We all know the conspiracy theories — the government's plan for 911, the second gunman who shot JFK, the evolution of the elite from a race of blood-drinking, shape-shifting lizards.
But the people who spread these ideas usually can't prove them.
As the years pass, however, secrets surface. Government documents become declassified. We now have evidence of certain elaborate government schemes right here in the U.S. of A.
The 18th Amendment, which took effect in January 1920, banned the manufacture, sale, and transportation of alcohol — but not consumption. Despite the government's efforts, alcoholism actually skyrocketed during the era.
To keep up with America's thirst, bootleggers not only created their own alcohol but also stole industrial versions, rendered undrinkable by the inclusion of certain chemicals (namely methyl alcohol). Liquor syndicates then employed chemists to "re-nature" the alcohol once again, making it safe for consumption, according to Deborah Blum, author of "The Poisoner's Handbook: Murder and the Birth of Forensic Medicine in Jazz Age New York."
By mid-1927, however, the U.S. government added much deadlier chemicals — kerosene, chloroform, and acetone among those most well known — which made alcohol more difficult to render consumable again. Adding 10% more methyl alcohol caused the worst efforts.
Although New York City's chief medical examiner, Charles Norris, tried to publicize the dangers, in 1926, poisonous alcohol killed 400 in the city. The next year, 700 died.
In 1932, the Public Health Service collaborated with the Tuskegee Institute to record the history of syphilis in the black male community, hoping to justify a treatment program.
Called the Tuskegee Study of Untreated Syphilis in the Negro Male, the study initially included 600 black men — 399 with the disease and 201 without. While the men were told they would receive treatment, however, the researchers never provided adequate treatment for the disease. Even when penicillin became the preferred and available treatment for syphilis, researchers kept their subjects in the dark.
Although originally planned to last only six months, the experiment continued for 40 years. Finally, in 1972, an Associated Press article prompted public outrage and a subsequent investigation. A government advisory panel deemed the study "ethically irresponsible" and research ended almost immediately.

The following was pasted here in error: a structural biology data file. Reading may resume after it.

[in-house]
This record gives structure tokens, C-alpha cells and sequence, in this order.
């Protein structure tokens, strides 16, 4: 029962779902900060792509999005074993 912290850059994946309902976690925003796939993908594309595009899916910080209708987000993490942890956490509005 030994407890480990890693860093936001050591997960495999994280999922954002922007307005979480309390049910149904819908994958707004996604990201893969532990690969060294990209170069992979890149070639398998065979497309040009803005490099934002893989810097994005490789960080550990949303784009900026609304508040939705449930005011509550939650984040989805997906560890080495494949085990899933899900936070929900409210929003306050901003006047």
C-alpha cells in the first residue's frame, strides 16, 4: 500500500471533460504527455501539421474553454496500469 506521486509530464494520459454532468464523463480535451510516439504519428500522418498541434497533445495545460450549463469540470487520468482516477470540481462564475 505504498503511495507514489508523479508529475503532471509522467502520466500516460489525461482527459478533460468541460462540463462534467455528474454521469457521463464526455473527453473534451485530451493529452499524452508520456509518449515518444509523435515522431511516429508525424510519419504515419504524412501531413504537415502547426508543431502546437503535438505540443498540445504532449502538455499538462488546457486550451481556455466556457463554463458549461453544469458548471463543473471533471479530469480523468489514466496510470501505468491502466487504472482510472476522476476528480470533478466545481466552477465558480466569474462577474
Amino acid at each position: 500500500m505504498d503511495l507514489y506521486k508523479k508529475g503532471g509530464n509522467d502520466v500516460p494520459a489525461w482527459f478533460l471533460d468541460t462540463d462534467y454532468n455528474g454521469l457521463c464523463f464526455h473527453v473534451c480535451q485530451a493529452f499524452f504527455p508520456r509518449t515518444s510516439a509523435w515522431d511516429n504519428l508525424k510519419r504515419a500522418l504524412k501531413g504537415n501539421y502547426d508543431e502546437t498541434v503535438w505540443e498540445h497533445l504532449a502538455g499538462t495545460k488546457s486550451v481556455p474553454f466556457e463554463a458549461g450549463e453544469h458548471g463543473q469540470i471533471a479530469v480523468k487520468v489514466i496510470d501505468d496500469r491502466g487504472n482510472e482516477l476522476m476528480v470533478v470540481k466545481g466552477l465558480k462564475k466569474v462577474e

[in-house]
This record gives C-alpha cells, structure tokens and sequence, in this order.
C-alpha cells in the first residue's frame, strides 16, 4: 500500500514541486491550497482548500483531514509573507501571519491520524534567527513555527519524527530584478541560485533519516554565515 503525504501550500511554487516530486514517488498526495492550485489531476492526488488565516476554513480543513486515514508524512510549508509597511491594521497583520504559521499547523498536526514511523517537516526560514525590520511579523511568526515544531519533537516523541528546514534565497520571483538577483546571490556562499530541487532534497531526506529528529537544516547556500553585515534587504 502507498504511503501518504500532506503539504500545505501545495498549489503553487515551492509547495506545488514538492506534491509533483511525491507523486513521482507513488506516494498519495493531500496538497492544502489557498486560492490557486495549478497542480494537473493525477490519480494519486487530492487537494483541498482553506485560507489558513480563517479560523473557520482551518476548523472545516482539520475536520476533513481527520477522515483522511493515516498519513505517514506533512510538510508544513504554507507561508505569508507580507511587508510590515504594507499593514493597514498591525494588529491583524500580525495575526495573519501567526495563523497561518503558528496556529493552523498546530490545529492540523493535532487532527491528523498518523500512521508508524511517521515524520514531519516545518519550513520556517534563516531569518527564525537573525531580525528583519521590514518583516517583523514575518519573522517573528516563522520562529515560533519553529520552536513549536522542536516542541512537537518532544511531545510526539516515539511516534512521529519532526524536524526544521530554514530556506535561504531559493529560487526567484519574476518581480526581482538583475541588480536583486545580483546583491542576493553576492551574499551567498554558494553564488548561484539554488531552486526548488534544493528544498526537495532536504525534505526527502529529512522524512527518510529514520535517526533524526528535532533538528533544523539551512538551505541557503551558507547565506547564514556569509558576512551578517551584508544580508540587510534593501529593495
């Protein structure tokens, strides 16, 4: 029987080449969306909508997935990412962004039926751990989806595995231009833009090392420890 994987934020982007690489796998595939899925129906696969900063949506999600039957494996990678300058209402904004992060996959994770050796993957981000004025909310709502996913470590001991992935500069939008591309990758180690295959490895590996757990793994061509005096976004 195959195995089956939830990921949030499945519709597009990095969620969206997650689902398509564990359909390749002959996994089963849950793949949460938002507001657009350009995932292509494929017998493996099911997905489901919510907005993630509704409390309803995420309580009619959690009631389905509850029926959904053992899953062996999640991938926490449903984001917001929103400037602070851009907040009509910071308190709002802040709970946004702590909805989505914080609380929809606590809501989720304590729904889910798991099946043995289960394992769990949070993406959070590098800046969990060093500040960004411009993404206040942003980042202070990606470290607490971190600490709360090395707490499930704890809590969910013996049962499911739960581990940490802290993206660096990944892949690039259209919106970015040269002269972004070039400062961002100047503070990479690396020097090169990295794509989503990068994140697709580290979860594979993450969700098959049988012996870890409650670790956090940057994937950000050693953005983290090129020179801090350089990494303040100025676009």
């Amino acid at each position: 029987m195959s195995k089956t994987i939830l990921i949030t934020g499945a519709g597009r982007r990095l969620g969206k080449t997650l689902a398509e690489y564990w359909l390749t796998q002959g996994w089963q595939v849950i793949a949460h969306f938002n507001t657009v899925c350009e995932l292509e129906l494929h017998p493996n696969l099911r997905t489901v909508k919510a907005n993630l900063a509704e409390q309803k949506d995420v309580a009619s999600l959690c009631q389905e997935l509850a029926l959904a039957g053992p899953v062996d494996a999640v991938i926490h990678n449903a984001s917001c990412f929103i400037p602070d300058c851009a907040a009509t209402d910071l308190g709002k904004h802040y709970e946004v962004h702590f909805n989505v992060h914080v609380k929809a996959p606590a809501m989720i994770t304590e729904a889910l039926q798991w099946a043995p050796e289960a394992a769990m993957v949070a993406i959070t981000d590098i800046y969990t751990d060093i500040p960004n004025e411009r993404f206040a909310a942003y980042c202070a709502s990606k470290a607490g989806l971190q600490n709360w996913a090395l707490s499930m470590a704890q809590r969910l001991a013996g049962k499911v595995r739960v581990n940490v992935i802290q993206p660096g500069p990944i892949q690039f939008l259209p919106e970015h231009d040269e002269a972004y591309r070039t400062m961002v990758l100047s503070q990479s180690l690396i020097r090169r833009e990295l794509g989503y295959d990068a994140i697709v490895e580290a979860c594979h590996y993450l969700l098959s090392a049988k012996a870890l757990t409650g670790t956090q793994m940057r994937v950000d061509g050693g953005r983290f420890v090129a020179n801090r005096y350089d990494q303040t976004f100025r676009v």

As a result, the government settled a class-action lawsuit out of court in 1974 for $10 million and lifetime health benefits for all participants, the last of whom died in 2004.
Jonas Salk, who created the inactivated polio vaccine in 1955.
From 1954 to 1961, simian virus 40 (SV40) somehow showed up in polio vaccines, according to the American Journal of Cancer. Researchers estimate 98 million people in the U.S. and even more worldwide received contaminated inoculations.
Jonas Salk, known creator of the inactivated polio vaccine, used cells from rhesus monkeys infected with SV40, according to president of the National Vaccine Information Center Barbara Fisher, who testified before the Subcommittee on Human Rights and Wellness in the U.S. House of Representatives on this matter in 2003, after researching the situation for 10 years.
The federal government changed oral vaccine stipulations in 1961 — which didn't include Salk's inactivated polio vaccine — specifically citing SV40. But medical professionals continued to administer tainted vaccines until 1963, according to Michael E. Horwin writing for the Albany Law Journal of Science and Technology in 2003. And even after 1961, the American Journal of Cancer found contaminated oral vaccines.
Although researchers know SV40 causes cancer in animals, opinions vary on a direct link between the virus and cancer in humans. Independent studies, however, have identified SV40 in brain and lung tumors of children and adults.
The Centers for Disease Control did post a fact sheet acknowledging the presence of SV40 in polio vaccines but has since removed it, according to Medical Daily.
A photo of three Vietnamese boats taken from the USS Maddox (on Aug. 2).
After evading a torpedo attack, the USS Maddox reportedly engaged three North Vietnamese boats in the Gulf of Tonkin on both Aug. 2 and 4, 1964, according to the Pentagon Papers. Although without U.S. casualties, the events prompted Congress to pass a resolution allowing President Lyndon John to intervene in the Southeast.
Talk of Tonkin's status as a "false flag" for U.S. involvement in the Vietnam War has permeated public discourse almost since the time of the attacks, especially after the government admitted that the second incident may have involved false radar images.
But after resisting comment for decades, the National Security Agency finally declassified documents in 2005, admitting the incident on Aug. 4 never happened at all.
Those involved didn't necessarily intend to cover-up the incident to propagate a war. But the evidence does suggest "an active effort to make SIGINT fit the claim of what happened during the evening of 4 August in the Gulf of Tonkin,"according to NSA historian Robert J. Hanyok.Read More...
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